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ARS Home » Northeast Area » Ithaca, New York » Robert W. Holley Center for Agriculture & Health » Plant, Soil and Nutrition Research » Research » Research Project #435133

Research Project: Impact of a Great Plains Production System on Sustainable Production of Grant Sorghum

Location: Plant, Soil and Nutrition Research

Project Number: 8062-21000-044-02-S
Project Type: Non-Assistance Cooperative Agreement

Start Date: Sep 1, 2018
End Date: Aug 31, 2019

Objective:
The objective is to evaluate how a Great Plains cropping system impacts sustainable production of grain sorghum by measuring greenhouse gases/carbon sequestration and yield of sorghum grown in rotation with wheat at two western Kansas locations.

Approach:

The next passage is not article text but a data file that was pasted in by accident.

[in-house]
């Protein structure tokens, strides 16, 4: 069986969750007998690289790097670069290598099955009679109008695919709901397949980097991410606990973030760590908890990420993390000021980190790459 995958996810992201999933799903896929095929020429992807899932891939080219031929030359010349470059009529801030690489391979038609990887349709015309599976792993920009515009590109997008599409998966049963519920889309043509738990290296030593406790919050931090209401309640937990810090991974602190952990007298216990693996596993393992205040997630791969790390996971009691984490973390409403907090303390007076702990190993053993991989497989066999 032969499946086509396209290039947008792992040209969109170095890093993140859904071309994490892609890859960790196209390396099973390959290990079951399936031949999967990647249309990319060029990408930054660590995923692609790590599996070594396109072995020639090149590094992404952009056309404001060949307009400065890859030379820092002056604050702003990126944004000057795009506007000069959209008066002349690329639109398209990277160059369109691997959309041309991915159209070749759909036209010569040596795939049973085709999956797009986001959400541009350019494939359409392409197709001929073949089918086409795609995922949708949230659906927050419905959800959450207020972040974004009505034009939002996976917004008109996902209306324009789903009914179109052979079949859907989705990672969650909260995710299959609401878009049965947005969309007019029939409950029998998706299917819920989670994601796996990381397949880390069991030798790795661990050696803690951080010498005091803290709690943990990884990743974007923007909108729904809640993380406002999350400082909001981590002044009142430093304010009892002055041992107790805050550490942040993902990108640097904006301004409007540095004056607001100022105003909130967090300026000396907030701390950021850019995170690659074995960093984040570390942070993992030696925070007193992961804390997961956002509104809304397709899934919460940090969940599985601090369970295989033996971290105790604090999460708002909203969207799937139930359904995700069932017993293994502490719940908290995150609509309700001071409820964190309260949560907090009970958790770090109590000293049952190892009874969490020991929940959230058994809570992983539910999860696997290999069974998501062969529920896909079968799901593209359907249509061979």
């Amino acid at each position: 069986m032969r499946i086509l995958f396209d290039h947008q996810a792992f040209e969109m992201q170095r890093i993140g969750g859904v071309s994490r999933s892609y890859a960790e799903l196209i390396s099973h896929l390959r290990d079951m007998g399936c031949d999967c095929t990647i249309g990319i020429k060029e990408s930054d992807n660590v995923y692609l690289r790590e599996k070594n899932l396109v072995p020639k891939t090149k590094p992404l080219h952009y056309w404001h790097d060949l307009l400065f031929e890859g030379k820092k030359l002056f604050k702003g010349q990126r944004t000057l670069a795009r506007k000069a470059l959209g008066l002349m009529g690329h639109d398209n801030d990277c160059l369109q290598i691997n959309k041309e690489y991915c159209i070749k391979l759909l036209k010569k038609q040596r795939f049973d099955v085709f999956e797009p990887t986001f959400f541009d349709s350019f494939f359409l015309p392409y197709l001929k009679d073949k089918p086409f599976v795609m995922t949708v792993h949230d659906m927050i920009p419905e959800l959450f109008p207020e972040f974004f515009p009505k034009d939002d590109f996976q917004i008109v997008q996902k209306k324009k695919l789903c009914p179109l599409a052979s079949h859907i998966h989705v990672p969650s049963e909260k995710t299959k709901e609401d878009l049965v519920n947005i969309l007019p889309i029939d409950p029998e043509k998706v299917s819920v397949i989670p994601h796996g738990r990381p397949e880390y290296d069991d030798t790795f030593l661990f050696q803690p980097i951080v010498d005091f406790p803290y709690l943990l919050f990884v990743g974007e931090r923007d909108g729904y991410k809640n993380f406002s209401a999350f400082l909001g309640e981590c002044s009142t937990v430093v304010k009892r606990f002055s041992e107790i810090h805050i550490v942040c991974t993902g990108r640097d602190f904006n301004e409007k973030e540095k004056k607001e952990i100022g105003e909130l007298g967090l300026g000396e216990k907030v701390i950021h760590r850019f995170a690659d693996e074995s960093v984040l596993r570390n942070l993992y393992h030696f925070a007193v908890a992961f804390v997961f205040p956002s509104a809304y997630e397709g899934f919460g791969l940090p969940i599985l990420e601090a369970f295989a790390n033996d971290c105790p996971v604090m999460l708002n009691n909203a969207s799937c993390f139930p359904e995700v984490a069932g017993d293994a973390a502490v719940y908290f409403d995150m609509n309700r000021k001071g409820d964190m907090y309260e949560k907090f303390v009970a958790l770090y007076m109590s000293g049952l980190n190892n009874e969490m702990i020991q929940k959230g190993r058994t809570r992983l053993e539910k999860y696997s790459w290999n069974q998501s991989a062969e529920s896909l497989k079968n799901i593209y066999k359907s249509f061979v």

Study sites will be located at the Northwest Research and Extension Center at Colby, KS and the Southwest Research Center at Tribune, KS. a) Each study location will include 4 treatments with 4 replicates with one treatment being a control treatment. b) The second treatment will receive N at a factor of 1.12 lb of N/bu based on the yield goal and adjusted for soil profile N as 32-0-0 solution applied with the planter as a surface stream at planting. c) The third treatment will be the same as second treatment with the addition of a urease inhibitor. d) The fourth treatment (K-State fertility recommendation) will receive N at a factor of 1.6 lb of N/bu based on the yield goal and adjusted for soil profile N as 32-0-0 solution applied with the planter as a surface stream at planting. These plots will be established in a field under standard rotation of grain sorghum fallow wheat fallow such that the grain sorghum will be planted into wheat stubble from the 2018 wheat harvest. N2O emission will be measured by a vented chamber technique. Chambers will be installed directly after fertilization and emissions will be measure every two days for 1 week followed by weekly measurements during the growing season and every two weeks during the winter fallow period and weekly during the summer fallow period. Emissions measurements are achieved by placing the chamber lid on the chamber and immediately collecting the time zero headspace sample. Three additional headspace samples are collected on 15 min increments. These samples are stored at stable temperature and analyzed using a gas chromatograph. The resulting headspace concentrations are regressed against time and the resulting slope is used to calculate the N2O flux during that measurement event. Linear extrapolation is used to estimate flux between sampling points and then season emissions are estimated. The difference between N2O emitted from the control and fertilized treatment will be used to estimate the N2O emission factor per unit of N applied. Grain yield will also be measured to understand its response to added fertilizer N and the corresponding N emissions.